Recent developments in chemistry and materials science have made it possible to make millions of novel nanoporous materials. We can generate a spectrum of distinct materials simply by changing the building blocks in the synthesis route of metal-organic frameworks (MOFs) and related advanced nanoporous materials. Crucially, these materials have important applications related to energy, such as in carbon capture, and other gas separations, gas storage, and catalysis. Indeed, their unique chemical tunability offers the potential to decisively change the field: instead of relying on traditional methods of trial and error, we now have the chemistry at hand to tailor-make materials.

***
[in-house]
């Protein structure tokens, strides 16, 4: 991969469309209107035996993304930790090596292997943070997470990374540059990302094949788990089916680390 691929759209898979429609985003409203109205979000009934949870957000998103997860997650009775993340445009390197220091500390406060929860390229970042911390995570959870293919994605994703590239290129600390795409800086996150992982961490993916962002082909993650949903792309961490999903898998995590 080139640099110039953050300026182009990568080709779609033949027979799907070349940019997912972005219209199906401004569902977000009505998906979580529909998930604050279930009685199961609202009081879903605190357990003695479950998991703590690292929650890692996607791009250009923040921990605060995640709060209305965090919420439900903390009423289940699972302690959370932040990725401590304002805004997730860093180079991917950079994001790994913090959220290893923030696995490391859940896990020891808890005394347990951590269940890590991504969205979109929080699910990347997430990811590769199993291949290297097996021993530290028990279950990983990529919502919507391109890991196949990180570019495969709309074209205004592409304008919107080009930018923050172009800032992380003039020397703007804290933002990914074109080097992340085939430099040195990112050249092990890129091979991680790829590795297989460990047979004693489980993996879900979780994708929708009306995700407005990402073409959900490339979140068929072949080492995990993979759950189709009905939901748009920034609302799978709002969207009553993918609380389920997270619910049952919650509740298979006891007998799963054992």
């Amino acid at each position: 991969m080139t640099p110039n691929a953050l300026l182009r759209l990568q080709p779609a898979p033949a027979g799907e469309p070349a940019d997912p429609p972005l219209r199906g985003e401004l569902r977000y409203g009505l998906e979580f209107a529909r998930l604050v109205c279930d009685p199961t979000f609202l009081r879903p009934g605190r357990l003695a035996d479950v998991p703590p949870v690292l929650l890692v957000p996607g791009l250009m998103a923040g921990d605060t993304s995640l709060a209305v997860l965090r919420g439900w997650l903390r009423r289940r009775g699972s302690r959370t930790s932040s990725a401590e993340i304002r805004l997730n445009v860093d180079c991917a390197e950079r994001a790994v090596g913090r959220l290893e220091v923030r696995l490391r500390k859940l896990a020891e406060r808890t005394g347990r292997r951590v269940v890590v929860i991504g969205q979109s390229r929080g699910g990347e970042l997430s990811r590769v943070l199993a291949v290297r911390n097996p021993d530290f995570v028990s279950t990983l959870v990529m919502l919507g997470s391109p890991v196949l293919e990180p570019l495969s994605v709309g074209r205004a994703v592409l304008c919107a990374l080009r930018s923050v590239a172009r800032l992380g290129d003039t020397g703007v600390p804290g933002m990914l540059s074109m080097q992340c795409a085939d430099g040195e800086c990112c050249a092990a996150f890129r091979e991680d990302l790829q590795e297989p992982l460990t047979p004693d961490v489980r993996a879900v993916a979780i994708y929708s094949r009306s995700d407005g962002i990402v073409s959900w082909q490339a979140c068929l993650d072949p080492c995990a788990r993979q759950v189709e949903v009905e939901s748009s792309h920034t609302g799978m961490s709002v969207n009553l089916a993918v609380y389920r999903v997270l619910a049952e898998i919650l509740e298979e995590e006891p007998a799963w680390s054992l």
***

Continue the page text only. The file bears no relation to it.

The promise of finding just the right material among millions of hypothetical structures, however, seems remote because of practical limitations. The number of materials we can synthesize, characterize, and fully test is only a tiny fraction of all possibilities. These experimental limitations make it difficult, if not impossible, to systematically search the entire chemical space of these materials. To take full advantage of these materials, project D&D4 aims to develop computational techniques to rapidly screen large number of possible materials and to obtain fundamental molecular insights into what the ideal material looks like for applications of these materials ranging from gas separation, (photo)catalysis, and sensing.
The project is led by Berend Smit.